Come on, look at the picture of the book’s cover I’ve provided. What strong graphics this cover has! (Don’t look down on me for judging books by their covers, guys. Covers have introduced me to great stories – you just have to make sure you look at the synopsis after you’re completely mesmerized by the cover, you know? There’s a reason books even have designs on their covers, so don’t bash my practice.)
The Flame Alphabet burned for my attention (I know, terrible pun, it’s another one of my specialties) for weeks. Because the book has such a vibrant and visually striking cover (I think the design is cool, okay?), it caught my attention several times. However, I was usually in a rush or set on catching up with all the magazines I enjoy reading, so I didn’t actually pick up the copy of The Flame Alphabet that distracted me every time I walked into the bookstore until a few weeks after I first spied it. The cover had done its job. I turned the book around, read the synopsis, and thought, “damn that sounds good.” A day later, I impulsively charged into the store and bought the book. We hit it off instantly.

I’m only about 30 pages in, so my review could be horribly wrong, but I really like the book so far. (The reviews I’ve glanced over online – I don’t really want my experience reading this to be spoiled by reading a review that reveals the whole story, you know? – are mixed.) As of where I am, I like Marcus’ prose, and I find the conflict really interesting. In fact, the other day when I walked into the bookstore to grab a snack (the bookstore is a source of meals as well as entertainment for me), I saw a copy of The Flame Alphabet sitting on a plastic ledge with a sign that read, “best original plot.”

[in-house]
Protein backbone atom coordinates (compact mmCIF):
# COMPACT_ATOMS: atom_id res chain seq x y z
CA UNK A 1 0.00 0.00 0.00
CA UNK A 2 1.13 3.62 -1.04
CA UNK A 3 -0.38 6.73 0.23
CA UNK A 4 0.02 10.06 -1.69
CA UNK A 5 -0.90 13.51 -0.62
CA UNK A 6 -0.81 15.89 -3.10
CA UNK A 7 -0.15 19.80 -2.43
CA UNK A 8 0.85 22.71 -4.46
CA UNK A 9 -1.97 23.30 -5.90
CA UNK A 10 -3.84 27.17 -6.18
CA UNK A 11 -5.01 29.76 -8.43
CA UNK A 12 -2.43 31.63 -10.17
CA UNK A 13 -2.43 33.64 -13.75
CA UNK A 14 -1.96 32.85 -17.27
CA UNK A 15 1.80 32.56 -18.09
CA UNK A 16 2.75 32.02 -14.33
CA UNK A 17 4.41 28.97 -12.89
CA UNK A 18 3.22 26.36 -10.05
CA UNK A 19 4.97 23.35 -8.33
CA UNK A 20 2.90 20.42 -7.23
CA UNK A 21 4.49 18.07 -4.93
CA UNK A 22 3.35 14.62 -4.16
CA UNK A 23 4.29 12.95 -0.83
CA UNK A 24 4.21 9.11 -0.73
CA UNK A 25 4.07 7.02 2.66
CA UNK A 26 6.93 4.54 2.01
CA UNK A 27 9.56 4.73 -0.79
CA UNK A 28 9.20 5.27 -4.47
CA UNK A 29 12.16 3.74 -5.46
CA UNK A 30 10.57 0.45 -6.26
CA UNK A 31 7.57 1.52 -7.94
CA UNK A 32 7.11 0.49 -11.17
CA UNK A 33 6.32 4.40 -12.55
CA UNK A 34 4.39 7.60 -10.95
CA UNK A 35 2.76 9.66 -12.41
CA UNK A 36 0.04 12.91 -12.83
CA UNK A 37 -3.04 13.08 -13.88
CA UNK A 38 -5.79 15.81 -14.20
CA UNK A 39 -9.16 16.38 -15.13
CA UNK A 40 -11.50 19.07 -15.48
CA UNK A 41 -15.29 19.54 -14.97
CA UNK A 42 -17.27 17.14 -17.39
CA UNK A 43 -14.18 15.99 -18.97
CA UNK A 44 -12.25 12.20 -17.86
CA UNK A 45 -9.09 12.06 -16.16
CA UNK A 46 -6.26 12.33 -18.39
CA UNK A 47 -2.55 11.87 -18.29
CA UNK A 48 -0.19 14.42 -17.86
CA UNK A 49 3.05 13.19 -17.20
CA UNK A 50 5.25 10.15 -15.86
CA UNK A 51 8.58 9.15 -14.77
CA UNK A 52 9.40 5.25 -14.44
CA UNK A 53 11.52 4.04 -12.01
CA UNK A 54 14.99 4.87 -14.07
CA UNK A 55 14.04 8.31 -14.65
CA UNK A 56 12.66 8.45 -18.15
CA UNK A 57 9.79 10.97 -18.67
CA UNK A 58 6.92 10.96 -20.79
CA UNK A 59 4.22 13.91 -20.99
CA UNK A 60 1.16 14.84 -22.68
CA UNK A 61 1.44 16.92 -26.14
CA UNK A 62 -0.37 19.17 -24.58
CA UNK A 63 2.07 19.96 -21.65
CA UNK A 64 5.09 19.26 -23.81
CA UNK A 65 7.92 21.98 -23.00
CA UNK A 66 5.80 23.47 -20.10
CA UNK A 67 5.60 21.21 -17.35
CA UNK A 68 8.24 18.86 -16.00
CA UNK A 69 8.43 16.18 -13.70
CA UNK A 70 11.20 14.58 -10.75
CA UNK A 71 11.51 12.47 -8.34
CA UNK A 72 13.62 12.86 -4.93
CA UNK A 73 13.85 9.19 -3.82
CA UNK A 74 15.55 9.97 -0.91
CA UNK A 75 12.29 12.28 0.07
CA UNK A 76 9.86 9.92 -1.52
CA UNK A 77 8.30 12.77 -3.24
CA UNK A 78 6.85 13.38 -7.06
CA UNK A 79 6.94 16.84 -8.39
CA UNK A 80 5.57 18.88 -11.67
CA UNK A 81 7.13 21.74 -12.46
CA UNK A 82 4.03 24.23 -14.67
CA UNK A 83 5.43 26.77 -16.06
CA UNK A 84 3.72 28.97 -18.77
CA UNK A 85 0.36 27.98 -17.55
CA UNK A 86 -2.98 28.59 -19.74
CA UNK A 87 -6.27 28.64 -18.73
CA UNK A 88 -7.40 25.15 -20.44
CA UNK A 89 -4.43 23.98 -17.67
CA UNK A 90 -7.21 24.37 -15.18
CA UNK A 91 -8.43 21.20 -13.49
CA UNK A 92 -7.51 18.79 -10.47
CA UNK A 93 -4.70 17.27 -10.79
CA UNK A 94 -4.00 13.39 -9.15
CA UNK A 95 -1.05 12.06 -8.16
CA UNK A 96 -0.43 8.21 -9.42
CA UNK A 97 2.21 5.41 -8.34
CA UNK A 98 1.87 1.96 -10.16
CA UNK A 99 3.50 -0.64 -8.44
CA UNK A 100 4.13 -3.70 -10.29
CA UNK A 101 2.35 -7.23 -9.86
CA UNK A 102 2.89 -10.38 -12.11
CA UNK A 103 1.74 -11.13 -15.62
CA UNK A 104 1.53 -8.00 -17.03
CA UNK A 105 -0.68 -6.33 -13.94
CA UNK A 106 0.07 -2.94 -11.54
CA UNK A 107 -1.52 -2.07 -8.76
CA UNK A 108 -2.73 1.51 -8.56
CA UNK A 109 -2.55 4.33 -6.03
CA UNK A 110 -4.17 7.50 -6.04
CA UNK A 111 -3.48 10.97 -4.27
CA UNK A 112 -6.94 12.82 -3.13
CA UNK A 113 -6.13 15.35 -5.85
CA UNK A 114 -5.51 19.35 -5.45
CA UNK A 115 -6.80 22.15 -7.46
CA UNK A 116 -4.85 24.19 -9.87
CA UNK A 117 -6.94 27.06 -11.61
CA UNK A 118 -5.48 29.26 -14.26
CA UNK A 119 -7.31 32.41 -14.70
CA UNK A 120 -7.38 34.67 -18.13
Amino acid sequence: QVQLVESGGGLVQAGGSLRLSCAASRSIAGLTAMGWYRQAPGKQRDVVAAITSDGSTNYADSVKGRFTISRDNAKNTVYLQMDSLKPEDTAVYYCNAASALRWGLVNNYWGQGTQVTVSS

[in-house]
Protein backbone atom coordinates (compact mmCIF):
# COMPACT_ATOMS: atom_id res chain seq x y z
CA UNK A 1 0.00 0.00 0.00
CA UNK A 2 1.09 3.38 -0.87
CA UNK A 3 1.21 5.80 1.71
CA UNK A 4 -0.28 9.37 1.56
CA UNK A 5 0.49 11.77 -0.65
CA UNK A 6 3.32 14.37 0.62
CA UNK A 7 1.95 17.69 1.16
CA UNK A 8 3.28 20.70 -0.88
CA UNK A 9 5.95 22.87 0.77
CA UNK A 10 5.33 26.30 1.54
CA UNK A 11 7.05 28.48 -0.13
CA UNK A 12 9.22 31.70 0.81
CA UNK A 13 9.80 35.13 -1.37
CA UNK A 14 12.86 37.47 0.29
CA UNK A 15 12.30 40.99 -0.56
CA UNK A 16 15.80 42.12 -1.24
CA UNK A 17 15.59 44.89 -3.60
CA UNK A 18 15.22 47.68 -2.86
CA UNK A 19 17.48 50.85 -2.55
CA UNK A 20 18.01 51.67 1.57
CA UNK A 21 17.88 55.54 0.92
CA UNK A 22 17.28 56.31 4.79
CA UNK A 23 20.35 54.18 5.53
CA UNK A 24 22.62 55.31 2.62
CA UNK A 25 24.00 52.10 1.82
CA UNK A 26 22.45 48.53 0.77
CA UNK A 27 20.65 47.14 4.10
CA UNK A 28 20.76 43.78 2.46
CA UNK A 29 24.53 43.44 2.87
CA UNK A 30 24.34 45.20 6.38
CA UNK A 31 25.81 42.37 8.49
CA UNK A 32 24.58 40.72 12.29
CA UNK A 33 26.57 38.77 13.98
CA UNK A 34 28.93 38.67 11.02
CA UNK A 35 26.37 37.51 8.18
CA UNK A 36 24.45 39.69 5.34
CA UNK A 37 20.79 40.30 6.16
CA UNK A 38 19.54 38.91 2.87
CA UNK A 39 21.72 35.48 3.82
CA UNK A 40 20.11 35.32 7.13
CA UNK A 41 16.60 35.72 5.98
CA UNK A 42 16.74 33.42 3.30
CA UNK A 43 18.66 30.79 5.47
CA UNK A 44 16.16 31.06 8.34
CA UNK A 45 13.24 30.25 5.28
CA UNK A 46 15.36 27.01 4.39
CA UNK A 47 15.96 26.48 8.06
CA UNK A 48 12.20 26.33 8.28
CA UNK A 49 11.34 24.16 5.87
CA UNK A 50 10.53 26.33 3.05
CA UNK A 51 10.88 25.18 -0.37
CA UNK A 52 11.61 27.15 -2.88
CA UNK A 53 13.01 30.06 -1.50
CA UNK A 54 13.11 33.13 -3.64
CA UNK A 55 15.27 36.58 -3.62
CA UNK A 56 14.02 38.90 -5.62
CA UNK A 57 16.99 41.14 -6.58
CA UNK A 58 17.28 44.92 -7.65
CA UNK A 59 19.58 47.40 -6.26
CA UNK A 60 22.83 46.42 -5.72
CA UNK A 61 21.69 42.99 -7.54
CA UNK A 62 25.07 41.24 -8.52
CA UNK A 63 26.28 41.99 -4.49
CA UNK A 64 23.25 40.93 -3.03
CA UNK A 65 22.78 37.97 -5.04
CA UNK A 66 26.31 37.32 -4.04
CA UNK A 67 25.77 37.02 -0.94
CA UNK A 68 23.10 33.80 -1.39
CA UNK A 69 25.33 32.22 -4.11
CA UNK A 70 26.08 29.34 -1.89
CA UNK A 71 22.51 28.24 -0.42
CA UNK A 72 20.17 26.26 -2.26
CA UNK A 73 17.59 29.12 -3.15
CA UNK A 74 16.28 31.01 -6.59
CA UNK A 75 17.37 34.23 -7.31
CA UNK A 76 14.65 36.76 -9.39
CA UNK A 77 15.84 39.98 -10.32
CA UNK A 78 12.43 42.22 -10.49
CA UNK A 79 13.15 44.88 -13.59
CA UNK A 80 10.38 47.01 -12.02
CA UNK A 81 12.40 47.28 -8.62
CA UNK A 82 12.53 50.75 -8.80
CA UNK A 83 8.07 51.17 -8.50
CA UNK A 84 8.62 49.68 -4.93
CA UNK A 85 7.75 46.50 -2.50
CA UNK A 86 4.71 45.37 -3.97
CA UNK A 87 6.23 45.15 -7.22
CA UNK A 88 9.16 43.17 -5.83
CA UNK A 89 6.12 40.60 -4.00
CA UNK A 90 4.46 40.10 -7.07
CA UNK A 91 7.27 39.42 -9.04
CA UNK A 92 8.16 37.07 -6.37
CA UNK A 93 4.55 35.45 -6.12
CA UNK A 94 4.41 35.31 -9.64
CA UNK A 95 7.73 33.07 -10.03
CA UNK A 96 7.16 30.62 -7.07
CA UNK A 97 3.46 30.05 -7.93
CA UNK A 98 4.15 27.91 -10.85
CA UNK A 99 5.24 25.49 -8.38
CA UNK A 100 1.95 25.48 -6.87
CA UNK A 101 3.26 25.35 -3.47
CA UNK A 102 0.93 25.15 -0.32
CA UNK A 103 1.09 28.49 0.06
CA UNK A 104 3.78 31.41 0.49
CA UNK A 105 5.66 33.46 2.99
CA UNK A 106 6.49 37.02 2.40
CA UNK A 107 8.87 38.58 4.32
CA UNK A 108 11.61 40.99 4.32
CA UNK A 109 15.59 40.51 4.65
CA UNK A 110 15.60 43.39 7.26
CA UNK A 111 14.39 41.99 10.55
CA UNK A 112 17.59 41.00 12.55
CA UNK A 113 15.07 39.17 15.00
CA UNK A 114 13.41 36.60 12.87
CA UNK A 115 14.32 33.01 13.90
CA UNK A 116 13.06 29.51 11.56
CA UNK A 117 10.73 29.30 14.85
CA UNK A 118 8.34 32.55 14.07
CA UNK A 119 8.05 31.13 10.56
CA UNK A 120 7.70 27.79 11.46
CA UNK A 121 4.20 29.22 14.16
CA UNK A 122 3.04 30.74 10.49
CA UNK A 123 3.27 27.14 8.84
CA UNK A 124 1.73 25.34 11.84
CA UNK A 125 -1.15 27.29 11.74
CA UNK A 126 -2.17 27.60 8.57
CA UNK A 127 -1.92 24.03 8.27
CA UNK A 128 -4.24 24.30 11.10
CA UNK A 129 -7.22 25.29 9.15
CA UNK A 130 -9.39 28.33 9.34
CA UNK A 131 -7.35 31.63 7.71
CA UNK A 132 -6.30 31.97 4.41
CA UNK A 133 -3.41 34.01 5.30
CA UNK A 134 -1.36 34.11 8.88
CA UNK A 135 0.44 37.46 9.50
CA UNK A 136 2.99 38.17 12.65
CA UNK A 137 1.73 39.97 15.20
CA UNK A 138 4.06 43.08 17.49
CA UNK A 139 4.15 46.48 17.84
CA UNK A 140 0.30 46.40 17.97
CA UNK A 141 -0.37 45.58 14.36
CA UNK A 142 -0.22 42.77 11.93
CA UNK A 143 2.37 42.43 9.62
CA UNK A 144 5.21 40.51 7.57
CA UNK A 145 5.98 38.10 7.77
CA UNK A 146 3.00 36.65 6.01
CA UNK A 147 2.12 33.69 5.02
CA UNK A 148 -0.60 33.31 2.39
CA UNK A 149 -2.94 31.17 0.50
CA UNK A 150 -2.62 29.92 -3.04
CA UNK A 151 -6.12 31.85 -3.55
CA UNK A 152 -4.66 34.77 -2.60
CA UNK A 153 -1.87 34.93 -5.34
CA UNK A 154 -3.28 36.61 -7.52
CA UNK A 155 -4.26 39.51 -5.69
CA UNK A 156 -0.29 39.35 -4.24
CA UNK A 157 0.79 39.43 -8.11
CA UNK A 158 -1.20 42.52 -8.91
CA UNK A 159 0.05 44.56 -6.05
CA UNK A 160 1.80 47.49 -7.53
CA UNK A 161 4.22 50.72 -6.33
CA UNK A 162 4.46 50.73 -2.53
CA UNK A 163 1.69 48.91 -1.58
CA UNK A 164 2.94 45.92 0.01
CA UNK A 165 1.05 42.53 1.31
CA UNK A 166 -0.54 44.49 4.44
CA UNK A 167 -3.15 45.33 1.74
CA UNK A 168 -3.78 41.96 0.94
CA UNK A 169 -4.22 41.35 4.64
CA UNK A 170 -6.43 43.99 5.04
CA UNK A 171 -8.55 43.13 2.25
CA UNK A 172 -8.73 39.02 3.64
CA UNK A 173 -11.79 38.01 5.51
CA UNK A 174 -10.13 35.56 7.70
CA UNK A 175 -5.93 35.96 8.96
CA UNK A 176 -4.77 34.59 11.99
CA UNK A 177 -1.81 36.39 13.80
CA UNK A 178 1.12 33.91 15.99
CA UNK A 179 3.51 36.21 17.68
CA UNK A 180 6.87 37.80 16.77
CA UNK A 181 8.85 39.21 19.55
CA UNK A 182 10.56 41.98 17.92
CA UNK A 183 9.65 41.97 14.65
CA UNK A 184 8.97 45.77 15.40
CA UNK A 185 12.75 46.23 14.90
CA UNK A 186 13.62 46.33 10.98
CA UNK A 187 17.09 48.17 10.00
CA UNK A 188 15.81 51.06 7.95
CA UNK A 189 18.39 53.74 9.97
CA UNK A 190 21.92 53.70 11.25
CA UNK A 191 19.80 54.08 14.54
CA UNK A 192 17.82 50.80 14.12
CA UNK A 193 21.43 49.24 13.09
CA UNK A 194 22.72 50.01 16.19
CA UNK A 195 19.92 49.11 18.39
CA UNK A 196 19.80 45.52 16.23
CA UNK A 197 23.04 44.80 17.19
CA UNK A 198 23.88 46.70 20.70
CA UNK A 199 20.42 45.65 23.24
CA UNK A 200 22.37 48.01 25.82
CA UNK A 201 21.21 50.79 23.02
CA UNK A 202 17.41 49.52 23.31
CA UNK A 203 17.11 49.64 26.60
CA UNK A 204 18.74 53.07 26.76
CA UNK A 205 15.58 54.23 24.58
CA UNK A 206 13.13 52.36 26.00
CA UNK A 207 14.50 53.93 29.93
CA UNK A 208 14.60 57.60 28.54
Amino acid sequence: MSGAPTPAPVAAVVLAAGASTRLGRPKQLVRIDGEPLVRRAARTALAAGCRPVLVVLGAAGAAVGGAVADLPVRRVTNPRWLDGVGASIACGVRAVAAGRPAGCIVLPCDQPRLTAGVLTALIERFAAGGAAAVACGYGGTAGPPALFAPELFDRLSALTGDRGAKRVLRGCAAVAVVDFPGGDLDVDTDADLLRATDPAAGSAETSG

I don’t necessarily have time to finish The Flame Alphabet at the moment, or at least make finishing it my top priority because I’ve got finals coming up and I have some huge projects due this week. I’m also trying to read it in moderation because I don’t want to leave the book right after I start it and leave the story behind (yeah… does anybody else do that? I’m a nerd, I know.)